NEW YORK – Dr. Risa Lavizzo-Mourey, president of the nation’s largest health philanthropy, says Wal-Mart’s pledge to reduce the salt and sugar content in the food it sells is an important step toward curbing childhood obesity.
“I’m heartened that Wal-Mart is making a commitment to healthier food that is also affordable,” said Lavizzo-Mourey, president of the Robert Wood Johnson Foundation, in a telephone conversation following a visit to Bloomberg News headquarters in New York.
Bentonville, Ark.-based Wal-Mart said it will reduce salt content in its food products by 25 percent and sugar content by 10 percent. It also will remove all remaining industrially produced trans fats and partially hydrogenated oils.
The retail giant said it will also reduce prices on fresh fruit and vegetables so customers can save about $1 billion a year.
“It’s demonstrating leadership that we would like other companies to follow,” said Lavizzo-Mourey, who has made battling childhood obesity a major cause at the foundation.
A Harvard Medical School-trained physician, Lavizzo-Mourey, 56, said she hoped that Wal-Mart would reach its goal in “faster than five years.”
The world’s largest retailer’s pledge to reformulate thousands of its food products was a response to Michelle Obama’s Let’s Move! campaign to curb childhood obesity. About 72.5 million American adults and 12 million children suffer from this condition, according to the Centers for Disease Control and Prevention in Atlanta.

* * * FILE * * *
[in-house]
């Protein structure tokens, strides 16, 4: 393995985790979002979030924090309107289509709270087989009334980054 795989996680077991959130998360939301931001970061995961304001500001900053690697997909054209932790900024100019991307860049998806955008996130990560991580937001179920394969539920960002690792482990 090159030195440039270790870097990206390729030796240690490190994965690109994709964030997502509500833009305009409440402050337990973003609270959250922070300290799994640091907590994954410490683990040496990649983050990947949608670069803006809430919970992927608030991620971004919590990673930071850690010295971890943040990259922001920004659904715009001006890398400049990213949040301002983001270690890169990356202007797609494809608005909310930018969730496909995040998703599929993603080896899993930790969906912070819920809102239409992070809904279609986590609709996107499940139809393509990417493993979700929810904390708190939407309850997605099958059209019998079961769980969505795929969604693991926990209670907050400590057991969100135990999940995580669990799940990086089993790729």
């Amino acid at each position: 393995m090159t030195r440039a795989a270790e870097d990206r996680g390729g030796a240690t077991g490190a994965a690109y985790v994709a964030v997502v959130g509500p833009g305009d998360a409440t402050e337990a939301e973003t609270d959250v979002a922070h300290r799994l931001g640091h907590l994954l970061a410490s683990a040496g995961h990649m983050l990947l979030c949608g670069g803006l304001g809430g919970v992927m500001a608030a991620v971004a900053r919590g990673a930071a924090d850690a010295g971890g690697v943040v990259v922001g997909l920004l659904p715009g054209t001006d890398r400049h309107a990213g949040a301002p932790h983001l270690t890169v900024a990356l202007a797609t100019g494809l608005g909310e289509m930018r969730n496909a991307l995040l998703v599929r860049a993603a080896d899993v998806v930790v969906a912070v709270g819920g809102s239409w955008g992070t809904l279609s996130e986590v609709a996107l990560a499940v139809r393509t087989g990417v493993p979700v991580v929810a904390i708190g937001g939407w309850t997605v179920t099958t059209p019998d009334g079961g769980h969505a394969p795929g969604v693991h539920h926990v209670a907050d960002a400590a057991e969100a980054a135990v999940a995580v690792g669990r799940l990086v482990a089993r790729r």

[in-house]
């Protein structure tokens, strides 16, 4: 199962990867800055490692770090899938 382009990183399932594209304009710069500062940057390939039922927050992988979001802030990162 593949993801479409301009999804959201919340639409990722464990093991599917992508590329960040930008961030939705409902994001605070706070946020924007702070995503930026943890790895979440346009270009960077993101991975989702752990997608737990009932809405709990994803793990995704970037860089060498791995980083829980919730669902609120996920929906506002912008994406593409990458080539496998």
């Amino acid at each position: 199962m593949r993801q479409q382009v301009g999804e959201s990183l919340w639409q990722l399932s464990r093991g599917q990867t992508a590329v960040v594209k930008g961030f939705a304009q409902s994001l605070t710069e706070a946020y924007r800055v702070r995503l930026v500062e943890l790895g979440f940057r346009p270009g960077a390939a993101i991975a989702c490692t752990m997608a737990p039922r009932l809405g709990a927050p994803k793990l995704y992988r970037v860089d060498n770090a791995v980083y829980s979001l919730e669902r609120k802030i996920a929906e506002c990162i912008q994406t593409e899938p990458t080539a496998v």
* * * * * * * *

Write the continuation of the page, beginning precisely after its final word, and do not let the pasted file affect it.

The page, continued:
The Princeton, N.J.-based foundation has pledged to fund an independent evaluation of more than 70 food producers to see if they keep promises made last year to cut 1 trillion calories from their products by 2012 and 1.5 trillion by 2015. The companies include large producers such as PepsiCo, Kraft Foods and Kellogg.
“We’re holding their feet to the fire,” Lavizzo-Mourey said over lunch at Bloomberg. “Once you start seeing the large grocery-store chains and big retailers saying that this is an important way to add value and to be responsive to their customers, that’s when I’ll feel like there’s real momentum.”
Since becoming the head of the U.S.’s fourth-largest foundation with about $8.5 billion in assets, Lavizzo-Mourey has sought to reverse childhood obesity by encouraging schools to provide healthier food and more physical activity for students.
In 2007, the foundation committed $500 million toward curbing the childhood obesity epidemic by 2015.
Lavizzo-Mourey said she was happy to see the passage of the federal Healthy, Hunger-Free Kids Act of 2010 last month that provides extra funding for better school meals and stricter nutrition standards.
“One of the things that we long recognized in the fight to reverse child obesity is that you have to make schools healthier places,” she said.